The Punjab government has set itself an ambitious task to fully automate its processes related to payments, expenditure, and taxes as well as other receipts to improve financial governance in the province.

The digitization of the public financial processes is expected to bring transparency in budget reparation and execution, mobilize additional revenues for development, better manage expenditure and facilitate taxpayers, according to a new public financial management reforms strategy designed

by the DFID-funded Sub-National Governance (SNG) programme for the provincial government.

The Public financial reform (PFM) strategy 2025 states the digital reforms to be implemented across the government seek to create ‘a non-paper-based and citizen-friendly governance system through the smart use of technology. A fully and easily accessible budgeting, expenditure, accounting and reporting landscape will be established to enable the government to be more efficient through its use of complete, timely and critical information for decision making.’

The underlying objective of the strategy, which consists of nine pillars, is to improve the budget quality, execution and forecasting, both at the provincial and local government levels. Reforms cover broad government processes and are important for Punjab as they will help mobilize greater revenues; improve efficiency and effectiveness of expenditure; modernize and revamp PFM systems; enhance the quality of service delivery; reduce fiduciary risks of the government’s PFM systems.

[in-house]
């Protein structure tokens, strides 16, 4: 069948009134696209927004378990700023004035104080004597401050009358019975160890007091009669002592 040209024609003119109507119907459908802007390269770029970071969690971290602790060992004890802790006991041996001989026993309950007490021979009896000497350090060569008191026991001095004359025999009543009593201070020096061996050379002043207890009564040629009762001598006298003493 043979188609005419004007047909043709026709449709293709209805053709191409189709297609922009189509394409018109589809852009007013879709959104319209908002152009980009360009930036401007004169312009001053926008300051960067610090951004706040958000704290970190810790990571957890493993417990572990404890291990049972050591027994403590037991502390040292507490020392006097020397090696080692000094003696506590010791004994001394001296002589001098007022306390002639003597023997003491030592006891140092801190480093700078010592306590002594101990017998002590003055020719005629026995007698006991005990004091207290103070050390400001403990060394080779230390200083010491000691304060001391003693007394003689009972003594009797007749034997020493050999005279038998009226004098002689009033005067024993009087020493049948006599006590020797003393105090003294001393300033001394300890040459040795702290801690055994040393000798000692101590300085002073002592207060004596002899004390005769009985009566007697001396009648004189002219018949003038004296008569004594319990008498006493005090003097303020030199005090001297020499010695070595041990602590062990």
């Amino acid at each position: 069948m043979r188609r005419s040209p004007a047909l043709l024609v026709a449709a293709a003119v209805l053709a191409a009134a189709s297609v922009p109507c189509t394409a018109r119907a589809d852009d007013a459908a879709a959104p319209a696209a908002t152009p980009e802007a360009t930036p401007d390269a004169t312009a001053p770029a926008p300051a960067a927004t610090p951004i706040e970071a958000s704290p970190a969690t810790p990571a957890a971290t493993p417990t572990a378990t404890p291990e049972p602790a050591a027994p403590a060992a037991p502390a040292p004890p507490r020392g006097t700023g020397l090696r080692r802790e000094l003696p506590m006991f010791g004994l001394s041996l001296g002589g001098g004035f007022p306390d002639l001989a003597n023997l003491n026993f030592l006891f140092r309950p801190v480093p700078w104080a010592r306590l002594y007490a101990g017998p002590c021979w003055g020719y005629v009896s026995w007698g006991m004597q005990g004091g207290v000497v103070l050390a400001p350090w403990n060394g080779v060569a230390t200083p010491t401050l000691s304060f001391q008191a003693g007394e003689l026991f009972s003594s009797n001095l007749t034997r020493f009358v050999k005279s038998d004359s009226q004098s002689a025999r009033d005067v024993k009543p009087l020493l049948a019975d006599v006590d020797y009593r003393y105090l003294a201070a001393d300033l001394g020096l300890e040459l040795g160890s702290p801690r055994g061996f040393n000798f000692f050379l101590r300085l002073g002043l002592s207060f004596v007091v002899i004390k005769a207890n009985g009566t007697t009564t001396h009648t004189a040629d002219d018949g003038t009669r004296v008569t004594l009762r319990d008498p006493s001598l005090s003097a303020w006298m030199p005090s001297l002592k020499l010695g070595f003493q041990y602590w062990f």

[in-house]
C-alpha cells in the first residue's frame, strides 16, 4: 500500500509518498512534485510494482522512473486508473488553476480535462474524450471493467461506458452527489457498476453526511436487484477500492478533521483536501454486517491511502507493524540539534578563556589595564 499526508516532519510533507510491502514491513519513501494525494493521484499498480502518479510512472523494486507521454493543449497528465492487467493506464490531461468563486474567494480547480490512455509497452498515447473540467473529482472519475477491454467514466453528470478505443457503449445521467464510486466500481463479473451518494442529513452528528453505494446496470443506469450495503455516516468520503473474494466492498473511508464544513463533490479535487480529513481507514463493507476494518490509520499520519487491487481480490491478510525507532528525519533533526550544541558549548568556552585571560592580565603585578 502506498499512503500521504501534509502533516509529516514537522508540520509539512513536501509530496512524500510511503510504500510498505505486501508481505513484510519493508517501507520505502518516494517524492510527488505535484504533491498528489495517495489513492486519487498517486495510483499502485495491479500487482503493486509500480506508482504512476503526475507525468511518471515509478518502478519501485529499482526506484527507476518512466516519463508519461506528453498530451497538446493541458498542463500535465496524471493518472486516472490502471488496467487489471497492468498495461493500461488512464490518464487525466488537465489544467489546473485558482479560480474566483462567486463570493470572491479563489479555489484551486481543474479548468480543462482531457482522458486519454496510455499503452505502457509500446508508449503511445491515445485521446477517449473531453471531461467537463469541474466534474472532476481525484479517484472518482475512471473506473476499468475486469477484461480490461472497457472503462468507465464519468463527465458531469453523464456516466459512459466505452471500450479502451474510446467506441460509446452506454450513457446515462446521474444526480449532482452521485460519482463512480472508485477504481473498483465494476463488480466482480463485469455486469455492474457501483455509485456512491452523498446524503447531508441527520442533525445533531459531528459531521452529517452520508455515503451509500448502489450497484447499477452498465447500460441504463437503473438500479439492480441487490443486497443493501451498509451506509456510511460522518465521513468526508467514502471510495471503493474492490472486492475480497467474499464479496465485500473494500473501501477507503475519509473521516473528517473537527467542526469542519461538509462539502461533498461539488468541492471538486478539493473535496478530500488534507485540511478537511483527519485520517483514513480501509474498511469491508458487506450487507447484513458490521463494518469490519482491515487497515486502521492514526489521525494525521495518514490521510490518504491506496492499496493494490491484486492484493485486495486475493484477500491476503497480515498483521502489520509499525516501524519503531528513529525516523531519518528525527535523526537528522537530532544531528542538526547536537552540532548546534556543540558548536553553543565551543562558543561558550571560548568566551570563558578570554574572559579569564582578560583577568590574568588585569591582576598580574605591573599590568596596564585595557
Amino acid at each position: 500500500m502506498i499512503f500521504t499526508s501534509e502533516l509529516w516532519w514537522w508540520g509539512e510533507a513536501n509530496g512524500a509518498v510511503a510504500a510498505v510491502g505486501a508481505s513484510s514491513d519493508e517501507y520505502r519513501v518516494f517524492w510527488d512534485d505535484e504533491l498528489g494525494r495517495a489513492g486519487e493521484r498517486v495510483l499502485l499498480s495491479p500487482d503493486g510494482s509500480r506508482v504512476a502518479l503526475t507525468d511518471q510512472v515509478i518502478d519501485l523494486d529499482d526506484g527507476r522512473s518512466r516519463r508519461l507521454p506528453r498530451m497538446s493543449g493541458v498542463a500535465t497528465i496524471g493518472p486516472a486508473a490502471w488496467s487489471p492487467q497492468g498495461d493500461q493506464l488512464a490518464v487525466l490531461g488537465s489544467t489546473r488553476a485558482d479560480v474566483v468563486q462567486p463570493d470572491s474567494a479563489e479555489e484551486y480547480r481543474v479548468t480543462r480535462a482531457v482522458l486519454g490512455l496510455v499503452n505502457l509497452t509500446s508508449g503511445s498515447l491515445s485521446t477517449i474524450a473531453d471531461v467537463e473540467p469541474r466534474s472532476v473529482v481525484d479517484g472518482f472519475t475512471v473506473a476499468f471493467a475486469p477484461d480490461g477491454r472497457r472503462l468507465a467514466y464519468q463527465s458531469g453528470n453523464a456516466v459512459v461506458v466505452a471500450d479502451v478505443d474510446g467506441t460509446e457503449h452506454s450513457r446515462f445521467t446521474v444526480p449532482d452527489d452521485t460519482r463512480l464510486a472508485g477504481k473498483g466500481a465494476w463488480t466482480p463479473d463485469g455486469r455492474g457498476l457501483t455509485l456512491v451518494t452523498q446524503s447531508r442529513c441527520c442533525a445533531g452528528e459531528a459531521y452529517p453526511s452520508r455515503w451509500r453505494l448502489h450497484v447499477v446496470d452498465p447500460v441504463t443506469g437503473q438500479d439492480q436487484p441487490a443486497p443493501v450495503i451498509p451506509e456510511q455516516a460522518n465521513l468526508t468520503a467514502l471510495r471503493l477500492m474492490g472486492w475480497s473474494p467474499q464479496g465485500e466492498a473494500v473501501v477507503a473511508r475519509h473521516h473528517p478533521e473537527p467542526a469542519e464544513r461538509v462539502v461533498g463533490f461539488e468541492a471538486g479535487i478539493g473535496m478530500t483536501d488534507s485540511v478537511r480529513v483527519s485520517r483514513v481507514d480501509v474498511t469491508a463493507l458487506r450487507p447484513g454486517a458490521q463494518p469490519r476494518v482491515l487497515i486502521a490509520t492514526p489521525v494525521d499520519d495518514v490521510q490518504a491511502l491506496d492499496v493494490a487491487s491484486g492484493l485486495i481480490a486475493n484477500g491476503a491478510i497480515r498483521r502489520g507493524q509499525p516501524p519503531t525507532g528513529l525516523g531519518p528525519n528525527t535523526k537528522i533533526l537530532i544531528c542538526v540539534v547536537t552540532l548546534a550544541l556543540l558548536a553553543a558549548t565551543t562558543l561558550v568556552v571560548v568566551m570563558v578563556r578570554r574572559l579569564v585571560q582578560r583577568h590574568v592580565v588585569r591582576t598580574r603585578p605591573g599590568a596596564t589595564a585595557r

‘We have seen lenders doling out money for reforms for more than two decades with little outcome. Only time will tell how the new effort is going to be different from the previous ones’

“Automation (of PFM processes) is crucial for transparent and efficient governance, as well as creating fiscal space for ameliorating service delivery in the province,” Faisal Rasheed, PFM advisor at the SNG, told this correspondent.

“The idea is to automate every payment (including Government2Business and Government2Person), government procurements, taxes, payroll, pensions and so on to enhance efficiency in government expenditure and increase its revenues besides creating ease of doing business in the province. This will make every transaction traceable.”

Besides, the strategy document says, the digitization of the government processes will help undertake system-based payroll and pension audits, automate human resource data and integrate it with the financial management data/system, enable timely reporting and support better management of public finances and simplify tax collection by making compliance easier. In the long-term, the strategy suggests establishment of an information technology and data management company under the finance department to provide specialized IT services to the provincial tax departments and agencies.